Mumbai:- Former Mumbai cricketer Vasoo Paranjpe, known as a mentor to some of India’s top cricketers, was revered by the country’s former internationals for his knowledge of cricket. His advice was heard with rapt attention.
Paranjpe, whose son Jatin played ODI cricket for India and had served as national selector recently, passed away in Mumbai on Monday. He was 82.
“A unique quality about him was that he was never intimidated by the big names. He respected them, but he wasn’t a yes-man. And that is a very rare quality in cricketing circles. Somebody who has never played Test cricket will never challenge and open his mouth in front of someone who has played 100 Test matches. But Vasu Paranjpe did that and people listened. That is where he was exceptional,” former India batsman Sanjay Manjrekar told IANS.
“He was very intelligent and someone who was ahead of his time. So very often I would see him get frustrated when he got into a cricketing debate with somebody who just wasn’t able to understand the point he was driving home. That happened a lot with him,” added Manjrekar.
Paranjpe was the captain of Dadar Union Cricket Club and had led former Indian batting mainstays Sunil Gavaskar and Dilip Vengsarkar at the club level.
He was also revered as a coach.From Sunil Gavaskar and Dilip Vengsarkar to Rahul Dravid, Anil Kumble and Rohit Sharma, Paranjpe touched many cricketers’ lives.
“Vasoo was a mentor and an outstanding coach,” Vengsarkar told IANS.
“His life revolved around cricket. He used to inspire young cricketers, talk to them and guide them,” added Vengsarkar, who played under Paranjpe at Dadar Union in early 1970s when the club shared an iconic rivalry with Shivaji Park Gymkhana.
The rivalry was known as the Mumbai version of Battle of Roses which was originally used to describe the Lancashire vs Yorkshire rivalry in English County Championship.
Paranjpe was the coach of the Mumbai Ranji Trophy team when Vengsarkar had led it in 1988-89. He was also the coach at a camp in Delhi for the Indian cricket team ahead of the 1987 World Cup.
“He was suffering from Parkinson’s disease. He was critical for the last 3-4 days,” Mumbai Cricket Association secretary Sanjay Naik told IANS.
Gavaskar was among those who visited Paranjpe’s house to pay respects.
Manjrekar seconded Vengsarkar’s point that he could buoy you up.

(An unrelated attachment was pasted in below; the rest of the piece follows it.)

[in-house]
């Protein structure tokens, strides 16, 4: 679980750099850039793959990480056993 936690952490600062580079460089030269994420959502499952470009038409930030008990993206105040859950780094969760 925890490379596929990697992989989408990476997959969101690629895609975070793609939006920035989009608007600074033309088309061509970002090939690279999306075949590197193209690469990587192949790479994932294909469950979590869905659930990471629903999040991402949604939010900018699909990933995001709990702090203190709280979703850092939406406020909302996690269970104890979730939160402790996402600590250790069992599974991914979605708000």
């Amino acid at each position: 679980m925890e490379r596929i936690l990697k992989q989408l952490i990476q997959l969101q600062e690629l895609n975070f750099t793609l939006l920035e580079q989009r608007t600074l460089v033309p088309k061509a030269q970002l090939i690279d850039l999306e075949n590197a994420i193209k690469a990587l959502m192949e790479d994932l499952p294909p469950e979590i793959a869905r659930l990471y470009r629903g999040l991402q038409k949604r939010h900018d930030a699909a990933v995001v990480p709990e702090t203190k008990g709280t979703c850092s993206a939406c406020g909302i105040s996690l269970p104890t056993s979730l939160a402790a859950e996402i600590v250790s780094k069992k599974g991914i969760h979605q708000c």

“He was an excellent motivator. If you were feeling down, he had a way with words. He and his wife Lalita Paranjpe were a couple that Mumbai cricket feels really proud of. She also helped me during my struggle with completing graduation as I was following cricket a lot. They helped a lot of people,” added Manjrekar.
Current India coach Ravi Shastri tweeted his condolences, saying, “Really saddened at the demise of Vasoo Paranjape. He was an institution in the game with a real positive vibe in whatever he did. Condolences to @jats72 and the family. God bless his soul.”
Former India captain and the country’s highest wicket-taker in Test cricket, Anil Kumble, also tweeted his condolences.
“Saddened to hear the passing of Vasu Paranjape. Two years of my formative years at the National camp was a great learning under his tutelage. He will be missed. My condolences to @jats72 and family,” Kumble tweeted.
Paranjpe was the one who advised Dravid to focus on batting and not become a wicketkeeper-batsman.
He had also predicted that Sachin Tendulkar would become a batting star.
Current India Test opener Rohit Sharma has been quoted as saying in a book written by Jatin and cricket journalist Anand Vasu, “The Cricket Drona — for the love of Vasoo Paranjpe”: “When I look back, I realise how shrewdly Sir had forged the path that led me to the world stage of cricket. I was not from a big club or a big school or a college team. I was an outlier. But Sir’s recommendations to Pravin Amre, Kiran More and Dilip Vengsarkar got people talking about me, and I delivered on that promise. Without Sir by my side in those early years, I would not have been able to achieve as much as I fortunately have.”
Paranjpe represented Mumbai and Baroda, and played 29 first-class matches, scoring 785 runs.